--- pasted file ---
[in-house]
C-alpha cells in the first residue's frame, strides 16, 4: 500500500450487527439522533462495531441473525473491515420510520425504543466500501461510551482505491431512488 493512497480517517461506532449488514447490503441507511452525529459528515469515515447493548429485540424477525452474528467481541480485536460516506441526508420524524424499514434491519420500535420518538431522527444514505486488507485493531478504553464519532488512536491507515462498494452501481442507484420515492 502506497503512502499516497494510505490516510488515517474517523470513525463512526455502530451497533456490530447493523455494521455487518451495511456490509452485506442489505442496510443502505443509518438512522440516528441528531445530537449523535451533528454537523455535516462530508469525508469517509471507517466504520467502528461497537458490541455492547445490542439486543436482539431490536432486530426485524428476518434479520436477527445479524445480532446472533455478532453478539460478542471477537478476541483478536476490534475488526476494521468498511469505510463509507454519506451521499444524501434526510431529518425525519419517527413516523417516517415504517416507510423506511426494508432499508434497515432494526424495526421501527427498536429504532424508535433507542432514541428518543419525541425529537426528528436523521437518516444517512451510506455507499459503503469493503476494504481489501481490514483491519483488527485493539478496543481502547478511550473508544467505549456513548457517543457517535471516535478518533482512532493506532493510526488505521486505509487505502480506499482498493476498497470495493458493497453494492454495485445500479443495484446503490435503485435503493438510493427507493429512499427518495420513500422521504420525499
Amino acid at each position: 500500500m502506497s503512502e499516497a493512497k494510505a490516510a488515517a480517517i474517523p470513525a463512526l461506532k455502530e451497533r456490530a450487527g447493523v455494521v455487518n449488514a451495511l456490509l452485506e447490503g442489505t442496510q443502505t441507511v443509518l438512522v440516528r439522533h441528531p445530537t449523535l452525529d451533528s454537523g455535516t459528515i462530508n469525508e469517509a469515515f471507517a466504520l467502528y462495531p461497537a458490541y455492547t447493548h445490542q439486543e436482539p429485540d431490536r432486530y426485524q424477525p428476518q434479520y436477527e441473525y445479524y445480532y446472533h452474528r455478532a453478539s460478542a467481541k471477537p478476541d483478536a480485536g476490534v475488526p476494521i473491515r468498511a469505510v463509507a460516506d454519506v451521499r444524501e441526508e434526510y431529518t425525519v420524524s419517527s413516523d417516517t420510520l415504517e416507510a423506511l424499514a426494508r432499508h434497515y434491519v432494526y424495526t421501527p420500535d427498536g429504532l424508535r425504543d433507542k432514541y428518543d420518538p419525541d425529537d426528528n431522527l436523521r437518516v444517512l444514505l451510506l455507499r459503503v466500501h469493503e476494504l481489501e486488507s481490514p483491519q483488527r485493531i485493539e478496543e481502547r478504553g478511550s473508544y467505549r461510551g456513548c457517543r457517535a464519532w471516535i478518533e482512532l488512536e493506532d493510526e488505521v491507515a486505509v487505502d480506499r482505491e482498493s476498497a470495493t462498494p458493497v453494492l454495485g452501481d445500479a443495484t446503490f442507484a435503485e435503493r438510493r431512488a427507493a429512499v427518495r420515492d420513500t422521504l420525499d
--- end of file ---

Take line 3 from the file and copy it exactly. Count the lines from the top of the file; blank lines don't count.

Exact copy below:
Amino acid at each position: 500500500m502506497s503512502e499516497a493512497k494510505a490516510a488515517a480517517i474517523p470513525a463512526l461506532k455502530e451497533r456490530a450487527g447493523v455494521v455487518n449488514a451495511l456490509l452485506e447490503g442489505t442496510q443502505t441507511v443509518l438512522v440516528r439522533h441528531p445530537t449523535l452525529d451533528s454537523g455535516t459528515i462530508n469525508e469517509a469515515f471507517a466504520l467502528y462495531p461497537a458490541y455492547t447493548h445490542q439486543e436482539p429485540d431490536r432486530y426485524q424477525p428476518q434479520y436477527e441473525y445479524y445480532y446472533h452474528r455478532a453478539s460478542a467481541k471477537p478476541d483478536a480485536g476490534v475488526p476494521i473491515r468498511a469505510v463509507a460516506d454519506v451521499r444524501e441526508e434526510y431529518t425525519v420524524s419517527s413516523d417516517t420510520l415504517e416507510a423506511l424499514a426494508r432499508h434497515y434491519v432494526y424495526t421501527p420500535d427498536g429504532l424508535r425504543d433507542k432514541y428518543d420518538p419525541d425529537d426528528n431522527l436523521r437518516v444517512l444514505l451510506l455507499r459503503v466500501h469493503e476494504l481489501e486488507s481490514p483491519q483488527r485493531i485493539e478496543e481502547r478504553g478511550s473508544y467505549r461510551g456513548c457517543r457517535a464519532w471516535i478518533e482512532l488512536e493506532d493510526e488505521v491507515a486505509v487505502d480506499r482505491e482498493s476498497a470495493t462498494p458493497v453494492l454495485g452501481d445500479a443495484t446503490f442507484a435503485e435503493r438510493r431512488a427507493a429512499v427518495r420515492d420513500t422521504l420525499d